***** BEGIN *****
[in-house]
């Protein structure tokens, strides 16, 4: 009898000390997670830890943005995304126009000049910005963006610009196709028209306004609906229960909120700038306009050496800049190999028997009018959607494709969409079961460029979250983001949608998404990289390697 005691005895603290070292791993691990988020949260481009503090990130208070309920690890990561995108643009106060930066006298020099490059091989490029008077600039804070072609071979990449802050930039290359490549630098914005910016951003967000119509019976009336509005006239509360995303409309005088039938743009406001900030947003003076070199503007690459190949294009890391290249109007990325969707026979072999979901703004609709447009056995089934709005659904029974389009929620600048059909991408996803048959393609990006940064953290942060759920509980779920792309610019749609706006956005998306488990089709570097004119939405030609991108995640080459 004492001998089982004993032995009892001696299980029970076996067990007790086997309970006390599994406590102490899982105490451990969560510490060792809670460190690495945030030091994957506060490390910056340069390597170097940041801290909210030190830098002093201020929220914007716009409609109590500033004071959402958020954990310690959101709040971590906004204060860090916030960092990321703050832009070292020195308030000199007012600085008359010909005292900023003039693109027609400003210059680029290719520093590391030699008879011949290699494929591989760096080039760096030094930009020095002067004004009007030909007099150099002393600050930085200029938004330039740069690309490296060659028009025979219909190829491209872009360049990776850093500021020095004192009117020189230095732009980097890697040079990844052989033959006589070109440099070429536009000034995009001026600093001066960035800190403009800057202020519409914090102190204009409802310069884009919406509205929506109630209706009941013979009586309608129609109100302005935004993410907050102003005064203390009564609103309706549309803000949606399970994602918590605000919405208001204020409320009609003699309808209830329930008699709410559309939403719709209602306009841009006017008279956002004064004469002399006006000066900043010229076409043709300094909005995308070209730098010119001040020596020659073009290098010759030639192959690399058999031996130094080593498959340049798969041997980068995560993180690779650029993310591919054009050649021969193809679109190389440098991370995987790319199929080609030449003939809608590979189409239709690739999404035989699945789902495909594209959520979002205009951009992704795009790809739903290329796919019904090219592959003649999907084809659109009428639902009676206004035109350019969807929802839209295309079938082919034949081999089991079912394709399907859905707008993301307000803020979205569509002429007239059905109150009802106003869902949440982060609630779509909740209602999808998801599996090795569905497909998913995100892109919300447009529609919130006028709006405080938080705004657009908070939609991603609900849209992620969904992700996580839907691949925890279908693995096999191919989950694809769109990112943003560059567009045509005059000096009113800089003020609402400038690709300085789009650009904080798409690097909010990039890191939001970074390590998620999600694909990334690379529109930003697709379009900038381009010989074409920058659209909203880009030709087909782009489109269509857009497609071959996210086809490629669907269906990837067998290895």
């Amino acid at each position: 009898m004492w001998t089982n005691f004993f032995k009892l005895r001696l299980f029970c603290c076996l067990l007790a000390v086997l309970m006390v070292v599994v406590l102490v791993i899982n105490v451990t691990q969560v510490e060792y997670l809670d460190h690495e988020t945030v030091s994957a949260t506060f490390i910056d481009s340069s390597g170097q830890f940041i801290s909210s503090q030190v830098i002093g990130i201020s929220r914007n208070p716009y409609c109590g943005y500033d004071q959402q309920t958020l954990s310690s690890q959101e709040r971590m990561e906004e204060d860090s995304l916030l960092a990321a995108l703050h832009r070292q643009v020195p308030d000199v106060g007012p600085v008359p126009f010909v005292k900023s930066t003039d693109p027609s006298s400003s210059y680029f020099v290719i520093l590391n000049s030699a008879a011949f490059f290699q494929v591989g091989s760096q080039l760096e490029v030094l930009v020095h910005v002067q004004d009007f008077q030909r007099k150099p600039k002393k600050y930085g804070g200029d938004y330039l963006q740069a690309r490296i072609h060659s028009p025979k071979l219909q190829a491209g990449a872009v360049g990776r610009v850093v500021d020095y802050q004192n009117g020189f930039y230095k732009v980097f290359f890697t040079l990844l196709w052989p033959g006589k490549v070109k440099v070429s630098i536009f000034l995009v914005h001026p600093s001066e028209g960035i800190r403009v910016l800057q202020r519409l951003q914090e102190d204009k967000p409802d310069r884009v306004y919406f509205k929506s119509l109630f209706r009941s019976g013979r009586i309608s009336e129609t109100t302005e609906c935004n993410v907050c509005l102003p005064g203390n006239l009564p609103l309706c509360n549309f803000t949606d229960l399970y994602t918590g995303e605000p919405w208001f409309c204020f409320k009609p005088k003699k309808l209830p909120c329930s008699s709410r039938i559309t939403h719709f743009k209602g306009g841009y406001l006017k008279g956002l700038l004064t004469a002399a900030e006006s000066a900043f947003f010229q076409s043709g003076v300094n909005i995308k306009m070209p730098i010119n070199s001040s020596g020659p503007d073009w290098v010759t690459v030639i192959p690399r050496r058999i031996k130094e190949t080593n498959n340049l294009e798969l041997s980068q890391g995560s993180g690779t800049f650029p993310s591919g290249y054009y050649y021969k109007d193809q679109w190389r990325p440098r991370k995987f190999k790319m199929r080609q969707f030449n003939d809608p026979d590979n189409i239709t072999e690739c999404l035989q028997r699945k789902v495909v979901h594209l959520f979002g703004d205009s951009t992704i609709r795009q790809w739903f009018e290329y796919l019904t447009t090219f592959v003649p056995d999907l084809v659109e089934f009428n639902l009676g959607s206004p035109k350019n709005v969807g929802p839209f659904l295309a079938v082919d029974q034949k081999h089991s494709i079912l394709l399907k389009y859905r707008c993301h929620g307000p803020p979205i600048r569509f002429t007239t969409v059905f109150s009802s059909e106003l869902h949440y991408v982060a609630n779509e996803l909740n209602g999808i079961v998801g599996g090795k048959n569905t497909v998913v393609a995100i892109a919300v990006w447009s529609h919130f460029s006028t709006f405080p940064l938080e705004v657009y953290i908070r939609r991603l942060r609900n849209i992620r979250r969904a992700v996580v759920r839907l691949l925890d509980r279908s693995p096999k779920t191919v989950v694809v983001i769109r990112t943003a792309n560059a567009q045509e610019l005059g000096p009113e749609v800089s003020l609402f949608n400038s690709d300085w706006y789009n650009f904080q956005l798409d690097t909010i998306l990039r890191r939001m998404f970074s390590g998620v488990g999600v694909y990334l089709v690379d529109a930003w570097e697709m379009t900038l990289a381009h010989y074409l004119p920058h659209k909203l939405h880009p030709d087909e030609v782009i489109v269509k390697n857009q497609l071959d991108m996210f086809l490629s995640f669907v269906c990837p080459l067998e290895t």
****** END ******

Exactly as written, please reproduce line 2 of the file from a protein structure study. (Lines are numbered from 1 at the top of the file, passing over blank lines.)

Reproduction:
């Protein structure tokens, strides 16, 4: 009898000390997670830890943005995304126009000049910005963006610009196709028209306004609906229960909120700038306009050496800049190999028997009018959607494709969409079961460029979250983001949608998404990289390697 005691005895603290070292791993691990988020949260481009503090990130208070309920690890990561995108643009106060930066006298020099490059091989490029008077600039804070072609071979990449802050930039290359490549630098914005910016951003967000119509019976009336509005006239509360995303409309005088039938743009406001900030947003003076070199503007690459190949294009890391290249109007990325969707026979072999979901703004609709447009056995089934709005659904029974389009929620600048059909991408996803048959393609990006940064953290942060759920509980779920792309610019749609706006956005998306488990089709570097004119939405030609991108995640080459 004492001998089982004993032995009892001696299980029970076996067990007790086997309970006390599994406590102490899982105490451990969560510490060792809670460190690495945030030091994957506060490390910056340069390597170097940041801290909210030190830098002093201020929220914007716009409609109590500033004071959402958020954990310690959101709040971590906004204060860090916030960092990321703050832009070292020195308030000199007012600085008359010909005292900023003039693109027609400003210059680029290719520093590391030699008879011949290699494929591989760096080039760096030094930009020095002067004004009007030909007099150099002393600050930085200029938004330039740069690309490296060659028009025979219909190829491209872009360049990776850093500021020095004192009117020189230095732009980097890697040079990844052989033959006589070109440099070429536009000034995009001026600093001066960035800190403009800057202020519409914090102190204009409802310069884009919406509205929506109630209706009941013979009586309608129609109100302005935004993410907050102003005064203390009564609103309706549309803000949606399970994602918590605000919405208001204020409320009609003699309808209830329930008699709410559309939403719709209602306009841009006017008279956002004064004469002399006006000066900043010229076409043709300094909005995308070209730098010119001040020596020659073009290098010759030639192959690399058999031996130094080593498959340049798969041997980068995560993180690779650029993310591919054009050649021969193809679109190389440098991370995987790319199929080609030449003939809608590979189409239709690739999404035989699945789902495909594209959520979002205009951009992704795009790809739903290329796919019904090219592959003649999907084809659109009428639902009676206004035109350019969807929802839209295309079938082919034949081999089991079912394709399907859905707008993301307000803020979205569509002429007239059905109150009802106003869902949440982060609630779509909740209602999808998801599996090795569905497909998913995100892109919300447009529609919130006028709006405080938080705004657009908070939609991603609900849209992620969904992700996580839907691949925890279908693995096999191919989950694809769109990112943003560059567009045509005059000096009113800089003020609402400038690709300085789009650009904080798409690097909010990039890191939001970074390590998620999600694909990334690379529109930003697709379009900038381009010989074409920058659209909203880009030709087909782009489109269509857009497609071959996210086809490629669907269906990837067998290895």